What I do mind is the way that any hint of policy that would favor increased density or greater livability in cities is interpreted by such people as a desire to drag them out of their split-levels and force them at gunpoint into living in urban hellholes. I know this sounds like the way Atrios goes on about this, but I don’t think he is overstating this phenomenon.

  4. Mixner says:

    There is no significant “back to the city” movement. The suburbs are still growing faster than the cities. Population growth in cities comes mainly from immigrants, not domestic migrants. And immigration is slowing.

  5. Mixner says:

    The fact that prices are high is an indicator that many, many people want to live in cities.

    No, it’s an indicator that housing in cities is expensive to supply. Price alone doesn’t tell you anything about the size of the market.

    If the land use regulations were to be relaxed more people could live there.

    If people wanted to relax the land use regulations, they would.

  6. blondeambition says:

    “There is no significant “back to the city” movement. The suburbs are still growing faster than the cities. Population growth in cities comes mainly from immigrants, not domestic migrants. And immigration is slowing.”

    ———–

    That’s not true:

    http://discoveringurbanism.blogspot.com/2010/12/new-census-numbers-confirm-resurgence.html

    “Taking a look at a number of indicators, they outlined the beginnings of a reversal of the 20th century story of urban decline. Instead they found evidence of city centers prospering and the aging suburbs around them falling into economic decline.”

  7. Elaine says:

    This is exacerbated by a recent phenomenon — the rise of non-white immigration. Brookings’ Bruce Kats refers to the result as the “cultural generation gap” — cities are increasingly younger and more diverse (and perhaps increasingly wealthier), while suburbs are growing older, whiter and, perhaps, less wealthy.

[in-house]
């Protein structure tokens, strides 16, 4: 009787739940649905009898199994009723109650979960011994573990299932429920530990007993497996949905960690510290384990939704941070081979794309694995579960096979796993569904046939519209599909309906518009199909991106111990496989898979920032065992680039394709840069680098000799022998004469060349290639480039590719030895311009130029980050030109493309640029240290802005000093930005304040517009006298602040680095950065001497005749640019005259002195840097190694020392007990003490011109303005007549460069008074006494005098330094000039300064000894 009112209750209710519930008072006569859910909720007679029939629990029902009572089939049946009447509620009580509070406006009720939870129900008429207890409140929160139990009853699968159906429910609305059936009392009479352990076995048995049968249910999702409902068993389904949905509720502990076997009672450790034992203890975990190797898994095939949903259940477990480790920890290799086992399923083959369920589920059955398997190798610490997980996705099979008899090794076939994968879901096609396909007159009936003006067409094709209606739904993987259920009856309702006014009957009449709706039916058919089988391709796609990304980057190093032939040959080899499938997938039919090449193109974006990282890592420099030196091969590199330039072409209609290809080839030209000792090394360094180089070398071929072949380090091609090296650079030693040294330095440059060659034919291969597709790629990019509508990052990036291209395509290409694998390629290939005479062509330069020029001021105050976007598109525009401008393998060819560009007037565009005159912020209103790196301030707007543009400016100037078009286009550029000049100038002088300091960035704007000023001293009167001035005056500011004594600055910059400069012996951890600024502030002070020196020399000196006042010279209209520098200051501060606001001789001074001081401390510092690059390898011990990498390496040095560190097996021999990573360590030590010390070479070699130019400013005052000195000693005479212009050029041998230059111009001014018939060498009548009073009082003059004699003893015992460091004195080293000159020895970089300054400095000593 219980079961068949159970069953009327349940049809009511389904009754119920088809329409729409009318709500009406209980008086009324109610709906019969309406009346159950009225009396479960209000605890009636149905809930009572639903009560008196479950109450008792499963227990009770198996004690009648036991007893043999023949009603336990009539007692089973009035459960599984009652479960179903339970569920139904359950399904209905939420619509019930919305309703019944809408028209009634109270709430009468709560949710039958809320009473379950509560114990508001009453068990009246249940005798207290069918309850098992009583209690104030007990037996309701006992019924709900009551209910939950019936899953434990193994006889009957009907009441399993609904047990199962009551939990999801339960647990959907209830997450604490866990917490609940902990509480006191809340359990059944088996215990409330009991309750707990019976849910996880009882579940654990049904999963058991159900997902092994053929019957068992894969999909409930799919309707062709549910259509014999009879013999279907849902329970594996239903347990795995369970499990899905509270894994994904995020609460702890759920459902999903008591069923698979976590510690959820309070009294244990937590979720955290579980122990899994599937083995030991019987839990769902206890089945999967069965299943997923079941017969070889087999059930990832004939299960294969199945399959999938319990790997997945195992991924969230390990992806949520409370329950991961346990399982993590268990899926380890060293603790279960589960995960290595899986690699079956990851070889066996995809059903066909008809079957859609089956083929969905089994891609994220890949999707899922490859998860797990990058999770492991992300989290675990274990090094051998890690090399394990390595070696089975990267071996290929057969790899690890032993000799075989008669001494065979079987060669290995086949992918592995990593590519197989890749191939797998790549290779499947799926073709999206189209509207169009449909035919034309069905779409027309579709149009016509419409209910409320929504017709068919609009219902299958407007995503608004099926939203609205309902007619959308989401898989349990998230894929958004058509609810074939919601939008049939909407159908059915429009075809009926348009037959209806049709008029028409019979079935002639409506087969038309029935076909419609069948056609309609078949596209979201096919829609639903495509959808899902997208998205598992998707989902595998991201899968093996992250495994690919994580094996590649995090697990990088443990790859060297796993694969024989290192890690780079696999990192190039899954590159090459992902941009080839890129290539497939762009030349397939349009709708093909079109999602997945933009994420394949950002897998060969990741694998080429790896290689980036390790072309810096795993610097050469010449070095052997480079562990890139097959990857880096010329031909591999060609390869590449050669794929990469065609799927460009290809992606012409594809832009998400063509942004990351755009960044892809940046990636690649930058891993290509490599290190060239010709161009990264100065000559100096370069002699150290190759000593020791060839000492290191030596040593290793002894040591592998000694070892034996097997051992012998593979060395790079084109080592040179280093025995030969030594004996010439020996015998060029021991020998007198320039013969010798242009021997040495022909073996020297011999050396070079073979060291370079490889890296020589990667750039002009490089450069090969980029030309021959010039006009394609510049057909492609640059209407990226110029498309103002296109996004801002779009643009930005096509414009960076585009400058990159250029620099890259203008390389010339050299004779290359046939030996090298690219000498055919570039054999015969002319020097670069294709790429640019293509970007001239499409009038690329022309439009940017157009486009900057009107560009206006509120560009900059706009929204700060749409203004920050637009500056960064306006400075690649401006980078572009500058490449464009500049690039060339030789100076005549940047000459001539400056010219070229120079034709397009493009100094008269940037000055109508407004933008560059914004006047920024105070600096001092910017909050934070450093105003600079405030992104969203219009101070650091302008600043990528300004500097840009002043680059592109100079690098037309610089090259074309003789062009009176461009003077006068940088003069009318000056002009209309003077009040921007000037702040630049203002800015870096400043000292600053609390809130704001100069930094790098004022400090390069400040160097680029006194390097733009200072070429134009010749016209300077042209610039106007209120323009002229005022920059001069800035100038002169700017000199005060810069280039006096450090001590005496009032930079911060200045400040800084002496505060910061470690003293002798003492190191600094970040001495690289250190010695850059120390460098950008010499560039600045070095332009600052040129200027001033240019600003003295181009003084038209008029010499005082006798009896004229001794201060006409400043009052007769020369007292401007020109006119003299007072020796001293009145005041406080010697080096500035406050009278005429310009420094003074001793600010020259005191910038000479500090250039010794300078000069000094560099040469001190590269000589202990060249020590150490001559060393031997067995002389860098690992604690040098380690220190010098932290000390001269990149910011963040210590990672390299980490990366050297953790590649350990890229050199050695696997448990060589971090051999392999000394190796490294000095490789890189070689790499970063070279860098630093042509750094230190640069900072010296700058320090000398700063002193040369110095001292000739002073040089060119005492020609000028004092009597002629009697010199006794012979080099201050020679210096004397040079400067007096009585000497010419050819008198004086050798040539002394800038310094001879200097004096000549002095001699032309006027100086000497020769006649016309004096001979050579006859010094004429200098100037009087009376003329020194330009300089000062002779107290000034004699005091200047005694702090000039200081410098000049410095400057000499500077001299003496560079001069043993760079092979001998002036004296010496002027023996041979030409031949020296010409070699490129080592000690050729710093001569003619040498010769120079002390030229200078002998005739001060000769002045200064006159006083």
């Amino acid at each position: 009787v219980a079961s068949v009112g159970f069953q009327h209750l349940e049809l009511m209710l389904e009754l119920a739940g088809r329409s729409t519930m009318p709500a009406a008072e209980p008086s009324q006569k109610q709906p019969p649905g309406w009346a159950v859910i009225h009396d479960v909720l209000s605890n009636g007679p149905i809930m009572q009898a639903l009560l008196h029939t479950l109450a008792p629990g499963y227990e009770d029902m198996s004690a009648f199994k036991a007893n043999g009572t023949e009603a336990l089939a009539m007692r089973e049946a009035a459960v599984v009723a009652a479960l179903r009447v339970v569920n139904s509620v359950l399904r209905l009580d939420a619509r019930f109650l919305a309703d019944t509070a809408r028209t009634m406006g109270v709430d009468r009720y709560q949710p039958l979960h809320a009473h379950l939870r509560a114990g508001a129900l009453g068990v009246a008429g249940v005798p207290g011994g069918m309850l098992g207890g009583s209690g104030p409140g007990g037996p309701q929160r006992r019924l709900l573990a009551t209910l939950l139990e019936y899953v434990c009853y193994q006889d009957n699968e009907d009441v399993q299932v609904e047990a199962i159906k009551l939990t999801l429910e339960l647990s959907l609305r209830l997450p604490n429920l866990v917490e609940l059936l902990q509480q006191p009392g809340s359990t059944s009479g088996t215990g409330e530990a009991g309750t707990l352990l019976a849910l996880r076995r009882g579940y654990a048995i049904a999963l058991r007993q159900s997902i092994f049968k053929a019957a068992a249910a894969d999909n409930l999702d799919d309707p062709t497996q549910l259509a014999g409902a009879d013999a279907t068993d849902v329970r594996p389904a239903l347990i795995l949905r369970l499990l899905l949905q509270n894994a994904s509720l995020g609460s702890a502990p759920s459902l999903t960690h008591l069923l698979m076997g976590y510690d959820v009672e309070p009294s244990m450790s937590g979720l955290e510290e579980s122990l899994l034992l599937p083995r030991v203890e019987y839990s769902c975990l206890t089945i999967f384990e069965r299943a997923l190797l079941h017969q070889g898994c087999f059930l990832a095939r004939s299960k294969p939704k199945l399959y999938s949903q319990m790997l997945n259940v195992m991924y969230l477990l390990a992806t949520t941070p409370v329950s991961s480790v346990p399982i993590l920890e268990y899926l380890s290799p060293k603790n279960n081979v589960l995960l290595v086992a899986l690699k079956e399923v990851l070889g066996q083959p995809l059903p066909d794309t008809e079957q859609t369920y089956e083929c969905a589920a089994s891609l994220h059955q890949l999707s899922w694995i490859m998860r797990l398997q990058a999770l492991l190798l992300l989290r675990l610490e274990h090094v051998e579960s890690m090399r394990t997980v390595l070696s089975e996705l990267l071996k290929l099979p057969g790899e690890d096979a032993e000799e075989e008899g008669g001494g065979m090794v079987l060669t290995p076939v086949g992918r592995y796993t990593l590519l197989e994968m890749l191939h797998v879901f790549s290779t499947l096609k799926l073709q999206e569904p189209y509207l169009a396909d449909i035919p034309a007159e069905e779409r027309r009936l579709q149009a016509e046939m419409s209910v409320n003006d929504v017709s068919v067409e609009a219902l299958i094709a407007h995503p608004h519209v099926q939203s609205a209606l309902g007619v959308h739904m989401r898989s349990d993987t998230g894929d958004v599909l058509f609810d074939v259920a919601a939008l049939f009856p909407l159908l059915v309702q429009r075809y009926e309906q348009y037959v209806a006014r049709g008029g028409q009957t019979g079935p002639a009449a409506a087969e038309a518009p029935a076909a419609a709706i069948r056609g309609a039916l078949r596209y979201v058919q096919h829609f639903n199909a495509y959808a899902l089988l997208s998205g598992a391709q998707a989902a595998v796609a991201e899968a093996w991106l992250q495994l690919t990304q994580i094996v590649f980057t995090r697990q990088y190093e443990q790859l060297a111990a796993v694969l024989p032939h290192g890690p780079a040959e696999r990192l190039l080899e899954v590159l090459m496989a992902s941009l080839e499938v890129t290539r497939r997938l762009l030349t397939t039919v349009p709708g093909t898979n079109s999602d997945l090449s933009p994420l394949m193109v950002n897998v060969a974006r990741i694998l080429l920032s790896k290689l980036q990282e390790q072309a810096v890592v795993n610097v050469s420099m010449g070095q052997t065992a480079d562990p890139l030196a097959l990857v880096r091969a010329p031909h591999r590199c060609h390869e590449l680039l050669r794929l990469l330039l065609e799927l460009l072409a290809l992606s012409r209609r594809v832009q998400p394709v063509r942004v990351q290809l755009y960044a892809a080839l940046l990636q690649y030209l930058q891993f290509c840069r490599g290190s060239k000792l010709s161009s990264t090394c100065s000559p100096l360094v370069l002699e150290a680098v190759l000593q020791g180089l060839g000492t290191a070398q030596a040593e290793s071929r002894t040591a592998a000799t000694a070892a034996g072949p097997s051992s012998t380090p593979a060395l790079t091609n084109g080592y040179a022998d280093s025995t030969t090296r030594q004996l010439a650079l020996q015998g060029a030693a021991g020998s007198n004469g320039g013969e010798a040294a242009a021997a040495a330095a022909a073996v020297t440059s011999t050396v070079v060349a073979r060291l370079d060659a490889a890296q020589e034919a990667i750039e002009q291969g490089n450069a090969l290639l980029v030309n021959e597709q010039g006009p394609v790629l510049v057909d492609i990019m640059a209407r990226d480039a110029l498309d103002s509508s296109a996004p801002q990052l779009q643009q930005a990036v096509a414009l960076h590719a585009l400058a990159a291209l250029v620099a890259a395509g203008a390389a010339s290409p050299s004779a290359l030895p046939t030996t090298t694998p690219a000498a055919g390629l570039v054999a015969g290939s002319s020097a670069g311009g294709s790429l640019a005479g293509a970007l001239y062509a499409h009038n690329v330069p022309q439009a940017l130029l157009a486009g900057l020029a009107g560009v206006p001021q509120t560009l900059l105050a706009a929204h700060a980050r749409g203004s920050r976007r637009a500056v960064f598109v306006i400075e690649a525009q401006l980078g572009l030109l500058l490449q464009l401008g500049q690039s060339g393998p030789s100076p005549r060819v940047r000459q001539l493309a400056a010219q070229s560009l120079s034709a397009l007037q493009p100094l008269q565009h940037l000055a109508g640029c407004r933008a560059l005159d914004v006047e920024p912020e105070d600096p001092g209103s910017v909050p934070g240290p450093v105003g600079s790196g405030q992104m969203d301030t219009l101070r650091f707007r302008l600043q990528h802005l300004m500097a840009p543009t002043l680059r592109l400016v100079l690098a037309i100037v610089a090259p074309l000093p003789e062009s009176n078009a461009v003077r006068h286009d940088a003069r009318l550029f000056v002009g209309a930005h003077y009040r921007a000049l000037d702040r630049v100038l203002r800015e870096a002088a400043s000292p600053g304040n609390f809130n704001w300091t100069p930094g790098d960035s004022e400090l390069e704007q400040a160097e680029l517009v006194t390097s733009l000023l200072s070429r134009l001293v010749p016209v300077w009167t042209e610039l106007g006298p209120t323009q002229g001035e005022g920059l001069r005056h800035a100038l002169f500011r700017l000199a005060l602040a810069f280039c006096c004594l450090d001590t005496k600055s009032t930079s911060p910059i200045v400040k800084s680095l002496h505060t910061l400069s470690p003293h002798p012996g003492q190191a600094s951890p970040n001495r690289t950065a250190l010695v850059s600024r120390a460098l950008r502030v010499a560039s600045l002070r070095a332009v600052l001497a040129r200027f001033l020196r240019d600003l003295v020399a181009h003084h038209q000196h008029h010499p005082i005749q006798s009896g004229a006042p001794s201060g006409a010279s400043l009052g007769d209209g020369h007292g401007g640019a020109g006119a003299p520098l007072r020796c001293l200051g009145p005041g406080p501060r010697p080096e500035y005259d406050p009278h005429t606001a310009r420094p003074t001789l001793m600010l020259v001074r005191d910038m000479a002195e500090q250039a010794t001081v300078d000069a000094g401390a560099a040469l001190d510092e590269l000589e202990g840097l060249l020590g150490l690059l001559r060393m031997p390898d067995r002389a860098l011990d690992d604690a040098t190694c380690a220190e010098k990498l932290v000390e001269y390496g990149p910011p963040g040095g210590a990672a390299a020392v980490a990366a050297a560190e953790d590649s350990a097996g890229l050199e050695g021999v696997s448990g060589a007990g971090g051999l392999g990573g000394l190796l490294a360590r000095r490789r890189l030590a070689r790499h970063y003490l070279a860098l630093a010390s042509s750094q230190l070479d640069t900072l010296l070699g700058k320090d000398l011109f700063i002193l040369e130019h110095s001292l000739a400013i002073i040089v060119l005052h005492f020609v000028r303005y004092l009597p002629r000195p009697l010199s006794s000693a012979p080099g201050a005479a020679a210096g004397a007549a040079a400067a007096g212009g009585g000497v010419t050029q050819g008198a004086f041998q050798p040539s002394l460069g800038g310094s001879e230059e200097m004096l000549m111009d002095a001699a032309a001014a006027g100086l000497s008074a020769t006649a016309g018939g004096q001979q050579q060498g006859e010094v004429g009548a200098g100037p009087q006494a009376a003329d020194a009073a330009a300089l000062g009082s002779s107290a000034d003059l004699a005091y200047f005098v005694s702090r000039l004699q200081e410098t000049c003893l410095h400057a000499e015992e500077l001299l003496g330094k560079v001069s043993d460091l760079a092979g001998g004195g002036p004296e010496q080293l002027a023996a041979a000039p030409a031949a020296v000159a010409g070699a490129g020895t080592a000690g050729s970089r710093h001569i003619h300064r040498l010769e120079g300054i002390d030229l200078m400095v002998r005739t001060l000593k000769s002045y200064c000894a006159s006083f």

The key question is whether, in the face of this divide, each generation will realize that its well-being depends on the well-being of the other, even though they seem to have no reason invest in each other. That is, will younger urban residents be willing to support Social Security and Medicare for older suburban residents so that, in return, those older residents will be willing to support education, housing and economic opportunity in the cities? If not, I submit we are in real trouble.

  8. Robbo says:

    Our favorite pal, Mixner (i.e. Garyg, Gordy, whatever he’s calling himself today).

    Give it up pal, you’re wrong. Just plain wrong. Please don’t feed the trolls, folks.

  9. Mixner says:

    That’s not true

    It is true. The blog post you link to is about changes in median income, not about changes in population. The cities are gentrifying (or parts of them are, anyway), but most of the population growth is in the suburbs.

  10. David Sucher says:

    Just FYI, there is a movement afoot — based at Harvard School of Design, no less — to encourage suburban sprawl. Truly. It’s in the name of “Landscape Urbanism.”

    The new head of Landscape (Charles Wldheim) doesn’t like walkable cities and wants more sprawl. It’s true and no exaggeration. Check it out.

    I’ll cite specifics if you doubt it.

  11. oboe says:

    The cities are gentrifying (or parts of them are, anyway), but most of the population growth is in the suburbs.

    You make an excellent point. As research from the Brookings Institute has shown, the greatest growth has been in the suburbs. This phenomenon is best described as “The Suburbanization of Poverty.”

    Not quite sure why you seem to think this is a sign of the health of the suburbs compared to the cities, though.

  12. Mixner says:

    Not quite sure why you seem to think this is a sign of the health of the suburbs compared to the cities, though.

    The cities continue to lose population to the suburbs. This includes poor people as well as people in other income brackets.